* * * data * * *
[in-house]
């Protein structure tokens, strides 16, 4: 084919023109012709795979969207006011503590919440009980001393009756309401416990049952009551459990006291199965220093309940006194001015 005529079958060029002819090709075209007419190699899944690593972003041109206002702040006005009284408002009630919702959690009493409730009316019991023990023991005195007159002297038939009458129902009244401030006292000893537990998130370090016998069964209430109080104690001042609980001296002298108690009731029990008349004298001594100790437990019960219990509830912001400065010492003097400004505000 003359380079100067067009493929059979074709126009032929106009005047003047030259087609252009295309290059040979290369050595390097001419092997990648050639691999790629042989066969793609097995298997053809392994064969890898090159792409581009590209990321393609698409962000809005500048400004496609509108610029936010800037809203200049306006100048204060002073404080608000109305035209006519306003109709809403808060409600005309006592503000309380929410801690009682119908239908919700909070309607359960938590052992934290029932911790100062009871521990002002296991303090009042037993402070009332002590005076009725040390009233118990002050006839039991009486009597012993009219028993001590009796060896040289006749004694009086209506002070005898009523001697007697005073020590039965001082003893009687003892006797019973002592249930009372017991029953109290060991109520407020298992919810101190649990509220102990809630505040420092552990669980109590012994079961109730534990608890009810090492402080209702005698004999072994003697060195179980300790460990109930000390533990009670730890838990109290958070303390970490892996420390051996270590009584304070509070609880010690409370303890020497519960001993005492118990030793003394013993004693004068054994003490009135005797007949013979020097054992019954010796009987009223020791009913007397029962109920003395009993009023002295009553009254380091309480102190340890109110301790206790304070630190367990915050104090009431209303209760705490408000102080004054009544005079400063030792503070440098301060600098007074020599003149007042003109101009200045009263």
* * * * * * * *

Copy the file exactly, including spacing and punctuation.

[in-house]
């Protein structure tokens, strides 16, 4: 084919023109012709795979969207006011503590919440009980001393009756309401416990049952009551459990006291199965220093309940006194001015 005529079958060029002819090709075209007419190699899944690593972003041109206002702040006005009284408002009630919702959690009493409730009316019991023990023991005195007159002297038939009458129902009244401030006292000893537990998130370090016998069964209430109080104690001042609980001296002298108690009731029990008349004298001594100790437990019960219990509830912001400065010492003097400004505000 003359380079100067067009493929059979074709126009032929106009005047003047030259087609252009295309290059040979290369050595390097001419092997990648050639691999790629042989066969793609097995298997053809392994064969890898090159792409581009590209990321393609698409962000809005500048400004496609509108610029936010800037809203200049306006100048204060002073404080608000109305035209006519306003109709809403808060409600005309006592503000309380929410801690009682119908239908919700909070309607359960938590052992934290029932911790100062009871521990002002296991303090009042037993402070009332002590005076009725040390009233118990002050006839039991009486009597012993009219028993001590009796060896040289006749004694009086209506002070005898009523001697007697005073020590039965001082003893009687003892006797019973002592249930009372017991029953109290060991109520407020298992919810101190649990509220102990809630505040420092552990669980109590012994079961109730534990608890009810090492402080209702005698004999072994003697060195179980300790460990109930000390533990009670730890838990109290958070303390970490892996420390051996270590009584304070509070609880010690409370303890020497519960001993005492118990030793003394013993004693004068054994003490009135005797007949013979020097054992019954010796009987009223020791009913007397029962109920003395009993009023002295009553009254380091309480102190340890109110301790206790304070630190367990915050104090009431209303209760705490408000102080004054009544005079400063030792503070440098301060600098007074020599003149007042003109101009200045009263």